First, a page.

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Presentation on theme: "GLOBALIZATION AND DEVELOPMENT"— Presentation transcript:

What is Globalization? Def: Globalization refers to the processes by which flows of trade, finance and information between countries are broadened and deepened so that they function as one global market. (Mohammed 2007) Characteristics: liberalization of world trade; formation of regional trading blocs ( EU, NAFTA, ASEAN, MERCUSOR, CARICOM); reduction in cost of information; mobility of capital and labour N.B. These factors combine to increase the level of international competition. Although globalization began to accelerate from the 1980’s it has its roots in imperialism and colonialism.

2 Stages of Globalization
Stage1: Imperialism - a policy of extending control or authority over foreign territories by means of acquisition or maintenance of empires either through direct conquest or through indirect methods of exerting control on the politics and/or economics of other countries. The Age of Imperialism began when the Europeans – Spain, France, Britain, Germany, Belgium – conquered and partitioned the Caribbean, Latin America, Africa , Asia, Australia and the Pacific. Modern imperialism is driven by the activities of multinational corporations.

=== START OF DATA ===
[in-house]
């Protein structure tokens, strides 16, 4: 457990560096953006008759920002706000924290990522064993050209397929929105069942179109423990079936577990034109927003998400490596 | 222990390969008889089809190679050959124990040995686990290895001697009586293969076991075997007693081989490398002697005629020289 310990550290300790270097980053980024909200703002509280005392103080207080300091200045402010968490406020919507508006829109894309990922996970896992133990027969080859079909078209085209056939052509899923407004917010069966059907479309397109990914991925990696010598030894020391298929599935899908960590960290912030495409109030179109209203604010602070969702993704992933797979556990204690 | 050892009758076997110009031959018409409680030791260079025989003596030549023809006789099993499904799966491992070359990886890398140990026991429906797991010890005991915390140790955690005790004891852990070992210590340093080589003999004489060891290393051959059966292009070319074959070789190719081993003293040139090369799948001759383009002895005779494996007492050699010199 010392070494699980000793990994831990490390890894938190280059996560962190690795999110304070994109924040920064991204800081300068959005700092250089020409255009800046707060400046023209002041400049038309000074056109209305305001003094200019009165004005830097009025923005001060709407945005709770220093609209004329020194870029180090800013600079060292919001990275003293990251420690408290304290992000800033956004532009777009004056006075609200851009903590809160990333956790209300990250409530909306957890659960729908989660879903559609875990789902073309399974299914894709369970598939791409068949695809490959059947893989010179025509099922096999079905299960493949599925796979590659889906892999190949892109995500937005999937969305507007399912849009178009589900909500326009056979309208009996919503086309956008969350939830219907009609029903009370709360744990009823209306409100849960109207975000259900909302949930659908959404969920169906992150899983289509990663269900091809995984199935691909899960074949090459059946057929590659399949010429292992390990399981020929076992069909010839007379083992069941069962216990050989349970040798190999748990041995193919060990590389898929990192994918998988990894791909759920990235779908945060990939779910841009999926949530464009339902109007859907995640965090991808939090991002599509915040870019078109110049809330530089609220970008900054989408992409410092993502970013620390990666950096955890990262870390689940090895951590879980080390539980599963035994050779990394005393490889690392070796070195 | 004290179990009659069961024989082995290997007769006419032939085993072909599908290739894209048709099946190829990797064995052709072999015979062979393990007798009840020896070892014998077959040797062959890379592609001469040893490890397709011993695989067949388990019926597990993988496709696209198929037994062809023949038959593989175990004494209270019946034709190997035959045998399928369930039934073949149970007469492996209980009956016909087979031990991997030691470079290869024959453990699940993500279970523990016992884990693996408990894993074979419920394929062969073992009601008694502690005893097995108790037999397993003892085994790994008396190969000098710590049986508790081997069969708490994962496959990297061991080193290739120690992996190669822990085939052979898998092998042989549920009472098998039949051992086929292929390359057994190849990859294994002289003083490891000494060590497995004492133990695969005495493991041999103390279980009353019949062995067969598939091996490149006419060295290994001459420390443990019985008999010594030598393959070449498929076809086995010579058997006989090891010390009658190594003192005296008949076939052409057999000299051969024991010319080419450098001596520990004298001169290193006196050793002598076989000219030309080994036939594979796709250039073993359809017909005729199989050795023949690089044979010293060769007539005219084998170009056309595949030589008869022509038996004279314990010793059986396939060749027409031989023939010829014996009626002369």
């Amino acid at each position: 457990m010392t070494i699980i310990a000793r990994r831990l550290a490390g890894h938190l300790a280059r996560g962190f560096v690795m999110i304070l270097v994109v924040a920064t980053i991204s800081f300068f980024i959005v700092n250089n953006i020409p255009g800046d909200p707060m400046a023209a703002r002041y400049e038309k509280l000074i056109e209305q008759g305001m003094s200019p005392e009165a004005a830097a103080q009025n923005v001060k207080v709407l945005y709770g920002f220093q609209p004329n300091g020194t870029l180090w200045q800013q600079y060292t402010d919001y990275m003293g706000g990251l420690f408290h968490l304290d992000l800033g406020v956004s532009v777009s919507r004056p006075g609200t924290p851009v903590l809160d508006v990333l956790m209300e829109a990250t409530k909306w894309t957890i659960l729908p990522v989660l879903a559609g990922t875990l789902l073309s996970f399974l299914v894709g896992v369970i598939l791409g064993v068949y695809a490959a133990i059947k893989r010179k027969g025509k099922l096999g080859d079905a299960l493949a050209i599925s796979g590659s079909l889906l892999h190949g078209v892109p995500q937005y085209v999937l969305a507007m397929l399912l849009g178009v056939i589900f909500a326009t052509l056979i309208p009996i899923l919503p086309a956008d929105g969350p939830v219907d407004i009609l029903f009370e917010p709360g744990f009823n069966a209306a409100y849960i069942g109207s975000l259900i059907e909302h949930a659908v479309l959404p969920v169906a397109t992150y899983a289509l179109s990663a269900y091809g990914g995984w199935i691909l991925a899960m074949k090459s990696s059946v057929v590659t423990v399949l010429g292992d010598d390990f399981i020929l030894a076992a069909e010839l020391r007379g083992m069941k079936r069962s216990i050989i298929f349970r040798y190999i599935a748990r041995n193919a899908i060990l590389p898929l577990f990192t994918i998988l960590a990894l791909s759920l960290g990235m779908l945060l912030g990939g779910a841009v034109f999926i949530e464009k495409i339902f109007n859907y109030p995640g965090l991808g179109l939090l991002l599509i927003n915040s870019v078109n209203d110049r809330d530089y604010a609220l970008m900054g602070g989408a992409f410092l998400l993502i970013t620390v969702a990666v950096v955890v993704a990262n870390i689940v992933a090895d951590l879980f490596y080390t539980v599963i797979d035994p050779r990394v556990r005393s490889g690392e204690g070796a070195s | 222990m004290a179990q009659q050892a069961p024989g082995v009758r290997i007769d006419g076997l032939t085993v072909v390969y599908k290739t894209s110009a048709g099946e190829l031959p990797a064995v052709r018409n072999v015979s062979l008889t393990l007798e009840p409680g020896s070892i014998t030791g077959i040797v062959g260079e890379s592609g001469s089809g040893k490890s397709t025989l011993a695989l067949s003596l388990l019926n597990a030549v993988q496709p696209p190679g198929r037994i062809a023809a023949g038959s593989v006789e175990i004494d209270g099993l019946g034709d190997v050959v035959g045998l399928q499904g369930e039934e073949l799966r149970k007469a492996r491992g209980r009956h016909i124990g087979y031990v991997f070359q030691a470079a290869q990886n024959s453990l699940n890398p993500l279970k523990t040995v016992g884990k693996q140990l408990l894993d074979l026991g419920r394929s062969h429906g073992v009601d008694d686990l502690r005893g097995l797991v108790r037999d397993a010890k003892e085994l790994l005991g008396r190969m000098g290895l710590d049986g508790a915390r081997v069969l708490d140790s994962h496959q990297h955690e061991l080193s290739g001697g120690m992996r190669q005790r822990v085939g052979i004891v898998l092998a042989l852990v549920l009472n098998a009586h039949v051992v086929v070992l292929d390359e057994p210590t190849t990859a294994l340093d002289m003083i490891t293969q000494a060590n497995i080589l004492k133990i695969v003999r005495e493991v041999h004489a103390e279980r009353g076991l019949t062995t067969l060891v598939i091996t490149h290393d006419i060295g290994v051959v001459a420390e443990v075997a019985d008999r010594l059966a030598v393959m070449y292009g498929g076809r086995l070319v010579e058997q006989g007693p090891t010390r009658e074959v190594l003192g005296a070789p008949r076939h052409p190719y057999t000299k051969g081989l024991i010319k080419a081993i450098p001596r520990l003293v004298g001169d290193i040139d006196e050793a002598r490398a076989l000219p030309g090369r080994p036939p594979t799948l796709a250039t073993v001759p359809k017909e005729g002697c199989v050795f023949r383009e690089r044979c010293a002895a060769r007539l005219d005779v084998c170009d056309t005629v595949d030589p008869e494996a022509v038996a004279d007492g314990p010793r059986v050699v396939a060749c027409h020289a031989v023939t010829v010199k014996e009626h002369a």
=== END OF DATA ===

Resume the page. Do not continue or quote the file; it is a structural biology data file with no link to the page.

3 Stages of Globalization (cont’d)
Stage 2: Colonialism – the extension of a nation’s sovereignty over territories outside its boundaries, often to facilitate economic control over their resources, labour and markets. The territories conquered by the imperialist powers were eventually settled. During colonialism the European culture was promoted as superior to native culture.

4 History of Globalization
was the first wave of globalization. Cut short by World War I. League of Nations started during this time by Woodrow Wilson renewed vigor towards the adoption of international organizations such as the UN, IMF and the World Bank (Bretton Woods Agr.) 1975 to present the third phase of globalization

5 Facilitators of Globalization
World Bank International Monetary Fund World Trade Organization/ formerly the GATT Trans-national Corporations or Multi-national Corporations

6 Overview of IMF The IMF was created in 1945 for the purpose of providing loans to mainly western Europeans states that were facing balance of payment (b.o.p) problems. Overall mission – to oversee international monetary system; ensure exchange rate stability; to foster global monetary cooperation

7 IMF (cont’d) The work of the IMF is of three main types:
Surveillance – involves the monitoring of economic and financial developments and provides policy advice aimed at crisis reduction. Provides temporary financing to countries with b.o.p problems and loans to support poverty reduction programmes. Provides countries with technical assistance and training in its areas of expertise.

8 Overview of World Bank The International Bank for Reconstruction and Development or World Bank is a sister organization to the IMF. It was established in 1947. The WB provides finance for projects to promote development and in recent times the emphasis has been on poverty reduction.

9 Policies of the WB Encouraging free market reform policies
Liberalization of trade and capital markets

10 Policies of IMF and WB in the CAribbean